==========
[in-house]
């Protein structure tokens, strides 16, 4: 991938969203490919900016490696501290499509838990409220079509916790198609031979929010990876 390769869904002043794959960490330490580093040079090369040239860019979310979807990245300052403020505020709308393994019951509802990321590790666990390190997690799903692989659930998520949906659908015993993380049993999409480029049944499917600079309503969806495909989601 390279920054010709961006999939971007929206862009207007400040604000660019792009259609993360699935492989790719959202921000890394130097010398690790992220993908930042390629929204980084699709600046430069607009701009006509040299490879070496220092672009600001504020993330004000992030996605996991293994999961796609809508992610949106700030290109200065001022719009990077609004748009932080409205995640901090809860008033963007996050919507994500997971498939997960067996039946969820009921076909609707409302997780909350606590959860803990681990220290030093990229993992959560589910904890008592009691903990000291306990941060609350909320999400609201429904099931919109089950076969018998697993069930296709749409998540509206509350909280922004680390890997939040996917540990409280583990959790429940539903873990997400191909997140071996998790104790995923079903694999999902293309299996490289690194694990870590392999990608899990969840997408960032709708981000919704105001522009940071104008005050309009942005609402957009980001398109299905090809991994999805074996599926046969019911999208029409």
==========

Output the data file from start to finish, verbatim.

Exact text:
[in-house]
């Protein structure tokens, strides 16, 4: 991938969203490919900016490696501290499509838990409220079509916790198609031979929010990876 390769869904002043794959960490330490580093040079090369040239860019979310979807990245300052403020505020709308393994019951509802990321590790666990390190997690799903692989659930998520949906659908015993993380049993999409480029049944499917600079309503969806495909989601 390279920054010709961006999939971007929206862009207007400040604000660019792009259609993360699935492989790719959202921000890394130097010398690790992220993908930042390629929204980084699709600046430069607009701009006509040299490879070496220092672009600001504020993330004000992030996605996991293994999961796609809508992610949106700030290109200065001022719009990077609004748009932080409205995640901090809860008033963007996050919507994500997971498939997960067996039946969820009921076909609707409302997780909350606590959860803990681990220290030093990229993992959560589910904890008592009691903990000291306990941060609350909320999400609201429904099931919109089950076969018998697993069930296709749409998540509206509350909280922004680390890997939040996917540990409280583990959790429940539903873990997400191909997140071996998790104790995923079903694999999902293309299996490289690194694990870590392999990608899990969840997408960032709708981000919704105001522009940071104008005050309009942005609402957009980001398109299905090809991994999805074996599926046969019911999208029409």